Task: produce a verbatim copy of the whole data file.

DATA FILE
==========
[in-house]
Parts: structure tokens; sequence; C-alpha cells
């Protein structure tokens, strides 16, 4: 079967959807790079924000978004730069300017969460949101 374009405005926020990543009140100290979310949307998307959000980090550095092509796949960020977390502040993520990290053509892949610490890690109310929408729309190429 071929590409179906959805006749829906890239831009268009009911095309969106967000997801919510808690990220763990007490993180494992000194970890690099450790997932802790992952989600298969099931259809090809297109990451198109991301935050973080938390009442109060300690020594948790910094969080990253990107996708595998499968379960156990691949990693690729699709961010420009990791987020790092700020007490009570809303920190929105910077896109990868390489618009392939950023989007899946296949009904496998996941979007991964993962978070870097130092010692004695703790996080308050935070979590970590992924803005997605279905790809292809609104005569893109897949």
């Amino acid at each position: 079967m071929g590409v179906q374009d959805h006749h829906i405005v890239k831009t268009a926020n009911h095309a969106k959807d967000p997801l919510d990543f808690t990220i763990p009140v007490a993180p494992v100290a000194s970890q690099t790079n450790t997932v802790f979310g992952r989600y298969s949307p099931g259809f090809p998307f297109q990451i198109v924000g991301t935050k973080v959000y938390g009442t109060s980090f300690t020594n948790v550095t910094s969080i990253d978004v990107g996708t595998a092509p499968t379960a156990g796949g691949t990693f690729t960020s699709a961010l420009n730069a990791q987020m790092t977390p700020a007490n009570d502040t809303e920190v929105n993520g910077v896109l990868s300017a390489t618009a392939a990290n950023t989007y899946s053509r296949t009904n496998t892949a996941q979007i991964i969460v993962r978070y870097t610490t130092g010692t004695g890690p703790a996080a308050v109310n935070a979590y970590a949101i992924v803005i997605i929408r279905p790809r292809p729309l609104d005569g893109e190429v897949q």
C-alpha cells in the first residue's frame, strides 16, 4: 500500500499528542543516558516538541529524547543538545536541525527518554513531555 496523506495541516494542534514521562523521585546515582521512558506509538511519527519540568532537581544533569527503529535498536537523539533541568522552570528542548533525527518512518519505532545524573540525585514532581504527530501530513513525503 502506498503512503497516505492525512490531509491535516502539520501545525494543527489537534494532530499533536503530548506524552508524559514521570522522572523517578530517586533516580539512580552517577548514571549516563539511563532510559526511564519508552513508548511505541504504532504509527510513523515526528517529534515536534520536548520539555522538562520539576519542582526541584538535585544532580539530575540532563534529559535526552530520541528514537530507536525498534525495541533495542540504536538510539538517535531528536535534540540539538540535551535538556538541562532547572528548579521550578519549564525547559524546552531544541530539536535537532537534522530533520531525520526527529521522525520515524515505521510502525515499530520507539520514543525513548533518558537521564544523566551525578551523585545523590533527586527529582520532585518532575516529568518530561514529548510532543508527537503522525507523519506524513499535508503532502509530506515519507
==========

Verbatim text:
[in-house]
Parts: structure tokens; sequence; C-alpha cells
């Protein structure tokens, strides 16, 4: 079967959807790079924000978004730069300017969460949101 374009405005926020990543009140100290979310949307998307959000980090550095092509796949960020977390502040993520990290053509892949610490890690109310929408729309190429 071929590409179906959805006749829906890239831009268009009911095309969106967000997801919510808690990220763990007490993180494992000194970890690099450790997932802790992952989600298969099931259809090809297109990451198109991301935050973080938390009442109060300690020594948790910094969080990253990107996708595998499968379960156990691949990693690729699709961010420009990791987020790092700020007490009570809303920190929105910077896109990868390489618009392939950023989007899946296949009904496998996941979007991964993962978070870097130092010692004695703790996080308050935070979590970590992924803005997605279905790809292809609104005569893109897949």
């Amino acid at each position: 079967m071929g590409v179906q374009d959805h006749h829906i405005v890239k831009t268009a926020n009911h095309a969106k959807d967000p997801l919510d990543f808690t990220i763990p009140v007490a993180p494992v100290a000194s970890q690099t790079n450790t997932v802790f979310g992952r989600y298969s949307p099931g259809f090809p998307f297109q990451i198109v924000g991301t935050k973080v959000y938390g009442t109060s980090f300690t020594n948790v550095t910094s969080i990253d978004v990107g996708t595998a092509p499968t379960a156990g796949g691949t990693f690729t960020s699709a961010l420009n730069a990791q987020m790092t977390p700020a007490n009570d502040t809303e920190v929105n993520g910077v896109l990868s300017a390489t618009a392939a990290n950023t989007y899946s053509r296949t009904n496998t892949a996941q979007i991964i969460v993962r978070y870097t610490t130092g010692t004695g890690p703790a996080a308050v109310n935070a979590y970590a949101i992924v803005i997605i929408r279905p790809r292809p729309l609104d005569g893109e190429v897949q």
C-alpha cells in the first residue's frame, strides 16, 4: 500500500499528542543516558516538541529524547543538545536541525527518554513531555 496523506495541516494542534514521562523521585546515582521512558506509538511519527519540568532537581544533569527503529535498536537523539533541568522552570528542548533525527518512518519505532545524573540525585514532581504527530501530513513525503 502506498503512503497516505492525512490531509491535516502539520501545525494543527489537534494532530499533536503530548506524552508524559514521570522522572523517578530517586533516580539512580552517577548514571549516563539511563532510559526511564519508552513508548511505541504504532504509527510513523515526528517529534515536534520536548520539555522538562520539576519542582526541584538535585544532580539530575540532563534529559535526552530520541528514537530507536525498534525495541533495542540504536538510539538517535531528536535534540540539538540535551535538556538541562532547572528548579521550578519549564525547559524546552531544541530539536535537532537534522530533520531525520526527529521522525520515524515505521510502525515499530520507539520514543525513548533518558537521564544523566551525578551523585545523590533527586527529582520532585518532575516529568518530561514529548510532543508527537503522525507523519506524513499535508503532502509530506515519507